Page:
"Ambush marketers have, in the past, used their association with athletes to suggest or imply that they have an association with the Olympic Games," reads the code of conduct. "This undermines the exclusivity that Organizing Committees can offer official Games and team sponsors, without whose investment the Games could not happen.

"The implication of an association with the Games through use of athletes is particularly powerful during and immediately before the Games. Participants who do not comply with Rule 40 may be sanctioned by the IOC in accordance with the Team Members’ Agreement which provides for wide ranging sanctions, including amongst other things removal of accreditation and financial penalties."


http://sports.yahoo.com/news/olympics-- ... nsors.html


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PostPosted: Wed Aug 01, 2012 9:57 am
 


Too bad it wasn't a Rule 34 revolt instead. Look it up yourselves, perverts! :twisted:


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PostPosted: Wed Aug 01, 2012 10:10 am
 


The rule is more or less targeted at Americans given that American athletes are the only ones who solely rely on sponsorships. Thus it is unfair and, thus, I doubt it will change.


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PostPosted: Wed Aug 01, 2012 11:38 am
 


I think you're reading too much into it Bart. It's targeted at anyone trying to make a buck without the IOC getting their cut. I doubt they thought any further than that.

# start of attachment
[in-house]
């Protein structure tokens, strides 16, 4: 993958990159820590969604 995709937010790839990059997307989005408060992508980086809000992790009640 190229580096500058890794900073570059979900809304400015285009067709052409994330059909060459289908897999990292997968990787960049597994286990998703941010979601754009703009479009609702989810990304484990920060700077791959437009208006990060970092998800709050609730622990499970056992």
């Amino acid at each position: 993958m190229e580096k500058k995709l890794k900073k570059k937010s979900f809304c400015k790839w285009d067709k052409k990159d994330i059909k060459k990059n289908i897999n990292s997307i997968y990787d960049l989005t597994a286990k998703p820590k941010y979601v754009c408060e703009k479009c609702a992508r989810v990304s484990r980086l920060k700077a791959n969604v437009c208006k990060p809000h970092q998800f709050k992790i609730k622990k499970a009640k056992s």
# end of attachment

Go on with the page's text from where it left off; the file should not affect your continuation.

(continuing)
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PostPosted: Wed Aug 01, 2012 11:43 am
 


Unsound wrote:
I think you're reading too much into it Bart. It's targeted at anyone trying to make a buck without the IOC getting their cut. I doubt they thought any further than that.


PDT_Armataz_01_37

Because we know how much integrity the IOC has!


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PostPosted: Wed Aug 01, 2012 11:45 am
 


Unsound wrote:
I think you're reading too much into it Bart. It's targeted at anyone trying to make a buck without the IOC getting their cut. I doubt they thought any further than that.


Yeah, that's the way I read it too.

The IOC is worried that Coke, McDonald's and everyone else might not pay as much (or even bail completely) in the future if athletes can use Twitter and Facebook to promote other brands like Pepsi or Burger King.


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PostPosted: Wed Aug 01, 2012 12:36 pm
 


Good God their revolts are as lame as their wars, well aside from the American one, that was a revolt. Of all the words the author could have used, somebody decides to embarrass themselves with this doozie.


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PostPosted: Wed Aug 01, 2012 1:50 pm
 


Revolt is a perfectly good word here. It's a revolt against a stupid unenforceable rule. Thus an attempt to cast off subjugation.

From Dictionary Online:

verb (used without object)
1.
to break away from or rise against constituted authority, as by open rebellion; cast off allegiance or subjection to those in authority; rebel; mutiny: to revolt against the present government.


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PostPosted: Wed Aug 01, 2012 2:07 pm